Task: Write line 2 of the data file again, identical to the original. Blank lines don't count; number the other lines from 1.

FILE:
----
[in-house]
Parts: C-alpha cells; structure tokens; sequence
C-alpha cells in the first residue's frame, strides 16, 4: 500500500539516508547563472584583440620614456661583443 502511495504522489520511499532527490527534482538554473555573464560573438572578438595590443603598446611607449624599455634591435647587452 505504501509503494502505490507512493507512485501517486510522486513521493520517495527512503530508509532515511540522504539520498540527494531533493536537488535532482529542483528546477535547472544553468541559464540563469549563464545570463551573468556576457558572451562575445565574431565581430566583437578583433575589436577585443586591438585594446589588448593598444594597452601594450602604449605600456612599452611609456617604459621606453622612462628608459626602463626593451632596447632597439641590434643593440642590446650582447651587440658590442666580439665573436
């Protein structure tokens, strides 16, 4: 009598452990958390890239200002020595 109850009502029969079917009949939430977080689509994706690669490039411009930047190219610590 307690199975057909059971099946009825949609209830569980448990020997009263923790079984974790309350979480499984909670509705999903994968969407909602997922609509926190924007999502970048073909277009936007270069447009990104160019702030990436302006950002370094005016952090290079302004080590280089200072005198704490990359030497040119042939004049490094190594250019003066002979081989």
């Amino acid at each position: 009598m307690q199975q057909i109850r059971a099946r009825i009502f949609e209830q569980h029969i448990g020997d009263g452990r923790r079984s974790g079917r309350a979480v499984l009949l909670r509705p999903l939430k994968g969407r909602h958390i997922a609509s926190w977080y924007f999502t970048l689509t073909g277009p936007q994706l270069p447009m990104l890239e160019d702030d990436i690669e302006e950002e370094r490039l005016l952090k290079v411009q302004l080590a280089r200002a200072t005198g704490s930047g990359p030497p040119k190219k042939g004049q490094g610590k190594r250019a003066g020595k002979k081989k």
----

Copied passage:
Parts: C-alpha cells; structure tokens; sequence